Technology transfer from U.S. government and university R&D laboratories

Barry Bozeman, Michael Crow

Research output: Contribution to journalArticlepeer-review

31 Scopus citations


Despite the increased interest in domestic technology transfer, there is surprisingly little empirical evidence on determinants of technology transfer activity. This study presents results from a national survey of more than 900 laboratories, focusing on a sub-sample of 134 government laboratories and 139 university laboratories. An environmental dependence model of technology transfer activity is presented, arguing that influence of political authority is a major determinant of technology transfer activity. Tests of the model indicated that scientific and technical mission diversity is particularly important in understanding technology transfer to both government and industry. However, a variety of measures of political boundary spanning are quite important in transfer to government but not so to industry. Likewise, the nature of the resource base (government vs. industrial) is strongly related to the choice to transfer technology to, respectively, government and industry.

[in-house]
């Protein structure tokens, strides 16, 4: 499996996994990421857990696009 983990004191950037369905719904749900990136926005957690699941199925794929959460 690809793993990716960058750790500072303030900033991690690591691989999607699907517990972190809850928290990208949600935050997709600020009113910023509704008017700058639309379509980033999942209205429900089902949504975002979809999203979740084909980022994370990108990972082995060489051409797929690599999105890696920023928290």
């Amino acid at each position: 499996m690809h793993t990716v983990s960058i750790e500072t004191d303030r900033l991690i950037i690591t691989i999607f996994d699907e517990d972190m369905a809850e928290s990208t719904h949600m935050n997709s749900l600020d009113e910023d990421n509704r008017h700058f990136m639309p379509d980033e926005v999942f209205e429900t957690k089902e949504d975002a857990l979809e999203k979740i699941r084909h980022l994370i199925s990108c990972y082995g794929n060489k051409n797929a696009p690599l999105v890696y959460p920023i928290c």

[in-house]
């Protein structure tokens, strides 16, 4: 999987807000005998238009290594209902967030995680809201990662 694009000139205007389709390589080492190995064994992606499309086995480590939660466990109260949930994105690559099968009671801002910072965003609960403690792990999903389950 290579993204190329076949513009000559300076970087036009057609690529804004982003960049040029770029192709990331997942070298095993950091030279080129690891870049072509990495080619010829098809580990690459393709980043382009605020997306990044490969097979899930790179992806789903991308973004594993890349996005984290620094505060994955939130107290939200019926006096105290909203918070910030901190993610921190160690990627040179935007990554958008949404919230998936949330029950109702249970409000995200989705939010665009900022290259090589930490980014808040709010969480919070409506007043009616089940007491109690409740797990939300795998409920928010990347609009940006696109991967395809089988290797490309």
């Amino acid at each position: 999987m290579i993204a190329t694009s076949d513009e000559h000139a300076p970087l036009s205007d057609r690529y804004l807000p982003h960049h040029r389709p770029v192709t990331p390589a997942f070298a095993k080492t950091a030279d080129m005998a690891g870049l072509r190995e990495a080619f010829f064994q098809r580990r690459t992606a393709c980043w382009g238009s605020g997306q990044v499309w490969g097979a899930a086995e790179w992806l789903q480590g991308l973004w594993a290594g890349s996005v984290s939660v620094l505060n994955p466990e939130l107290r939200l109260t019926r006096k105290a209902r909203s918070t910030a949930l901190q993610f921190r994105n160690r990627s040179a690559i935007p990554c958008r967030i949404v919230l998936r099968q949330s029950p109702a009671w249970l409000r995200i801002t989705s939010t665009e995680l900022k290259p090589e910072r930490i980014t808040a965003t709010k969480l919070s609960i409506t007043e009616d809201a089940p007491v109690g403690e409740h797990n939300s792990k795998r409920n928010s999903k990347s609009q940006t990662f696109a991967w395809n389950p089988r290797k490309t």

Original languageEnglish (US)
Pages (from-to)231-246
Number of pages16
Issue number4
StatePublished - May 1991
Externally publishedYes

ASJC Scopus subject areas

  • Engineering(all)
  • Management of Technology and Innovation


Dive into the research topics of 'Technology transfer from U.S. government and university R&D laboratories'. Together they form a unique fingerprint.

Cite this